Exploratory analysis did not point to any notable differences in the intervention having differential effects by participant characteristics. This is important given that interventions relying on individual decision making and agency are often criticised for potentially increasing health inequalities . One potential exception to this is the observation that unrestrained eaters seemed to tend towards being more influenced by the intervention than restrained eaters. While this analysis was underpowered and the results were not statistically significant, this trend might suggest that offering swaps would potentially be most effective for those most in need of intervention (i.e. consumers with lower dietary restraint). The high ratings for intervention acceptability overall indicate that interested organisations could trial the intervention without concerns that their employees would be dissatisfied with this change. Employee surveys highlighting the link between the provision of worksite food services and worker wellbeing  suggest that, if implemented correctly, canteen pre-ordering services may be both acceptable and welcomed . Two-thirds of those offered swaps felt that this would be an acceptable feature of a workplace pre-ordering website. This is similar to acceptability ratings reported in previous studies [3, 5] and echoes recent research indicating that canteen customers expect a trend towards the increased availability and promotion of healthy dishes . The findings of this study are especially applicable with the return to the workplace after the first waves of COVID-19, where pre-ordering systems are more likely to be implemented.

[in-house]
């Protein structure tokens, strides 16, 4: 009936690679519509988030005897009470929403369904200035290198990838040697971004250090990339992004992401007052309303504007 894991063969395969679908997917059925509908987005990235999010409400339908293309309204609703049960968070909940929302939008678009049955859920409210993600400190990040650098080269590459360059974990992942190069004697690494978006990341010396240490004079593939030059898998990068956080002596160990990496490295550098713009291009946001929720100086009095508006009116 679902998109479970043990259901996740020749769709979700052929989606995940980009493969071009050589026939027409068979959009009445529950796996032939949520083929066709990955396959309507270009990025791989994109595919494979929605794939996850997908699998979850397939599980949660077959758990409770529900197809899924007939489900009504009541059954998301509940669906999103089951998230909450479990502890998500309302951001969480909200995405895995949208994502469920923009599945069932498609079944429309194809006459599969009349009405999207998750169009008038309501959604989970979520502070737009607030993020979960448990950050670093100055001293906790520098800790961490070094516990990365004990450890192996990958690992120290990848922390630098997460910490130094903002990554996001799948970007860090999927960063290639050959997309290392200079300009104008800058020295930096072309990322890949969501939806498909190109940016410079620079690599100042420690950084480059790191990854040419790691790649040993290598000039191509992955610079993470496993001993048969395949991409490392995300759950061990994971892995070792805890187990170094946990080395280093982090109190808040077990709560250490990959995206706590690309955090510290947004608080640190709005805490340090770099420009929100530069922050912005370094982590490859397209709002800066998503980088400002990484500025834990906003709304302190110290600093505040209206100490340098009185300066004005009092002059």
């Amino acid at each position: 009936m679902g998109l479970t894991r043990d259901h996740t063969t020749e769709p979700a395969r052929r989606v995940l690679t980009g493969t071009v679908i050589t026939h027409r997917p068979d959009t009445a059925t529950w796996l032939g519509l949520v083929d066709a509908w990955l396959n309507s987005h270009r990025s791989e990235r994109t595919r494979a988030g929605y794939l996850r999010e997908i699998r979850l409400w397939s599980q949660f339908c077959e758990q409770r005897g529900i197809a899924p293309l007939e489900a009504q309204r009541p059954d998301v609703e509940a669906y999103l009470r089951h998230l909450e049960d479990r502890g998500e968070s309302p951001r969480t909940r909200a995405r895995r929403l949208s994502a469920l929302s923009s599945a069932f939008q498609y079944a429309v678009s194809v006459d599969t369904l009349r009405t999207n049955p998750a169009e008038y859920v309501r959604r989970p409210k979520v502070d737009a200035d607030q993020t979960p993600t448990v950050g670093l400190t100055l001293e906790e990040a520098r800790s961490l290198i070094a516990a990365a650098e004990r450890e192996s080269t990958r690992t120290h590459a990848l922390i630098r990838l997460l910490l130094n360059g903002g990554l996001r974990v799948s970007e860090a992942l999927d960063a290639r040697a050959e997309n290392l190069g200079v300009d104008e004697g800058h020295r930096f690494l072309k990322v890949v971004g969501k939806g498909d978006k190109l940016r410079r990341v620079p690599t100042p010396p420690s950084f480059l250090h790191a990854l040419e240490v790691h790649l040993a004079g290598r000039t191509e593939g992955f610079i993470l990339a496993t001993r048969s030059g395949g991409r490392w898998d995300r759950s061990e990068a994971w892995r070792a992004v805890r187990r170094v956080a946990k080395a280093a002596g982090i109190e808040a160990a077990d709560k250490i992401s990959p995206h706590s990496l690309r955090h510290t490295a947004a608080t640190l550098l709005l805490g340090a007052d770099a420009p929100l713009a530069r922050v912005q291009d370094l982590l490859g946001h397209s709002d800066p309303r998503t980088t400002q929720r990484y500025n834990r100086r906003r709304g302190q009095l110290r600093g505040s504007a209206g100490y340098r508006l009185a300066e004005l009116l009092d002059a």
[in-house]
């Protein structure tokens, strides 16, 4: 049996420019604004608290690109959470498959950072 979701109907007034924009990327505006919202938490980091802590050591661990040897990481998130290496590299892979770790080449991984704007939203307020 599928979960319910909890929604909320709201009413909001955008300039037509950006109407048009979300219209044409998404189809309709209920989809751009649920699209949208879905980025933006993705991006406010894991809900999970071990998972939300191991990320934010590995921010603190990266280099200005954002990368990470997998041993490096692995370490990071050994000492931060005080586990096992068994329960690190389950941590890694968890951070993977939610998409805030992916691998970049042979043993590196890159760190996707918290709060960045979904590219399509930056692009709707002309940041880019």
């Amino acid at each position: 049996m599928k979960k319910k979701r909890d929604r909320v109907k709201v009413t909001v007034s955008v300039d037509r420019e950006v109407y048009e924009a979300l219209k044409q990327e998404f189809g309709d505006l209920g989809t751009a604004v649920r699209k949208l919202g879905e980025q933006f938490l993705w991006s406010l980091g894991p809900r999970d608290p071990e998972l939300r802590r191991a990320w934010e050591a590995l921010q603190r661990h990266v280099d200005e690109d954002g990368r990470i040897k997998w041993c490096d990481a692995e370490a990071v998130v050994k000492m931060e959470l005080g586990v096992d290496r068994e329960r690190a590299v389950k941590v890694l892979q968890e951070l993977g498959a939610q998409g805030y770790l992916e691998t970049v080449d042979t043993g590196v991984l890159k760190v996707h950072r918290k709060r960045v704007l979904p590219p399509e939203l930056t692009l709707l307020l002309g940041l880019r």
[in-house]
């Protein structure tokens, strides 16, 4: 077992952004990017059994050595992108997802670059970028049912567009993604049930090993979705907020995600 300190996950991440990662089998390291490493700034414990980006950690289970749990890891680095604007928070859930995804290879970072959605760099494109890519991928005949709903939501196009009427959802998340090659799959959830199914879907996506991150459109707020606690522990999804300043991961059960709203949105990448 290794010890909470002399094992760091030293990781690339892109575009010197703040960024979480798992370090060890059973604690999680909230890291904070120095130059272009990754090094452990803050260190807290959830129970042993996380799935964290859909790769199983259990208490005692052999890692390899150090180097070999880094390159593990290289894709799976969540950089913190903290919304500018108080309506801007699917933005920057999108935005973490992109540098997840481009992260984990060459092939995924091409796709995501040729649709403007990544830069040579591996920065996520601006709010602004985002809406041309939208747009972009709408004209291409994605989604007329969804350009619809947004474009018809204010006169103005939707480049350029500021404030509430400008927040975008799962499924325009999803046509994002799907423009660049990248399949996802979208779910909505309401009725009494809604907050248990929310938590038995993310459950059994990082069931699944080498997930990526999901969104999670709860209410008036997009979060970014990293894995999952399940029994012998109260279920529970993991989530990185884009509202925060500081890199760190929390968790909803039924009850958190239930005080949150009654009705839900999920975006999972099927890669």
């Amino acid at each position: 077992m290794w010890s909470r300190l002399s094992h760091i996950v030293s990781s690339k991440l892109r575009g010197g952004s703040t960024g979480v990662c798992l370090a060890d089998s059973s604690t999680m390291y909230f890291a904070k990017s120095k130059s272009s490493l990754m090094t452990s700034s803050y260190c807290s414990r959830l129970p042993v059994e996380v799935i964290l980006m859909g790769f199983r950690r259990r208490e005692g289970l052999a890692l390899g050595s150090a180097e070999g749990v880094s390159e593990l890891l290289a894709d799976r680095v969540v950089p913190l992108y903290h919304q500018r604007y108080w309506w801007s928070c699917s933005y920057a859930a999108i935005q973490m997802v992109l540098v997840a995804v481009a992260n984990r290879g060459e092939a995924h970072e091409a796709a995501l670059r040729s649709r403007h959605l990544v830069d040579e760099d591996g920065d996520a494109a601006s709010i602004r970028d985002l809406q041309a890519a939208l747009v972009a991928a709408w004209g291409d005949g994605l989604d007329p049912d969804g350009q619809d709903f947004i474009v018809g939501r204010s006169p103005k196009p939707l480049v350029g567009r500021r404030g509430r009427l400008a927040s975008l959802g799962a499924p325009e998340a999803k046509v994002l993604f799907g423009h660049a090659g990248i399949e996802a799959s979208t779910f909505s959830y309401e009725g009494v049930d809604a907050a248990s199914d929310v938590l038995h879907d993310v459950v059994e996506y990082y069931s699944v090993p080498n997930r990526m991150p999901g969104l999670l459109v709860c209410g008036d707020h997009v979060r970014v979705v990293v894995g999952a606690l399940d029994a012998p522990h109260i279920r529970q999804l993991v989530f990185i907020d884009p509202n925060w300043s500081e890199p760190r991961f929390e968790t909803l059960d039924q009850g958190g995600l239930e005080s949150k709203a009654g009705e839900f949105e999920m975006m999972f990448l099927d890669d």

Most swaps offered in this study were cheaper than their high-energy counterparts, because they were either vegetarian or had fewer extras (e.g., swaps for jacket potatoes with beans and cheese was jacket potatoes with beans only). Our analysis indicates that offering cheaper swaps significantly increases the likelihood that a swap will be accepted. Recent research supports the idea that even small price reductions (£0.20), can influence food purchasing behaviours in the canteen environment . It seems that when the price difference between initially selected items and swaps offered is small or the swap offered is more expensive, PACE messaging increases swap acceptance, but as the swap becomes cheaper the effect of the price difference becomes more impactful for the swaps only group. Although price was not directly manipulated in this study (i.e., participants were not randomised to receive cheaper or more expensive swaps), the interaction analysis indicated that both swap + PACE and swap only accompanied by a price reduction could possibly be equally effective in terms of swap acceptance for a reasonably implemented price reduction of approximately £1–1.5. Swap acceptance is lowest when swaps alone are offered, however, adding either price reduction or PACE increases the probability of swap acceptance. To maximise efficacy, organisations should aim to offer cheaper lower-energy alternatives. Where this is not possible, the addition of PACE information might aid swap acceptance. Further research is required to examine, in detail, the relative effect of price difference on swap acceptance, ideally in a setting where participants are making actual purchases with their own money. It is also important to note that as well as being offered swaps (some of which were cheaper), all participants were provided with energy information. The findings of the current study support the view that multiple strategies (swaps, price incentives, calorie disclosures) are simultaneously needed to change dietary behaviour.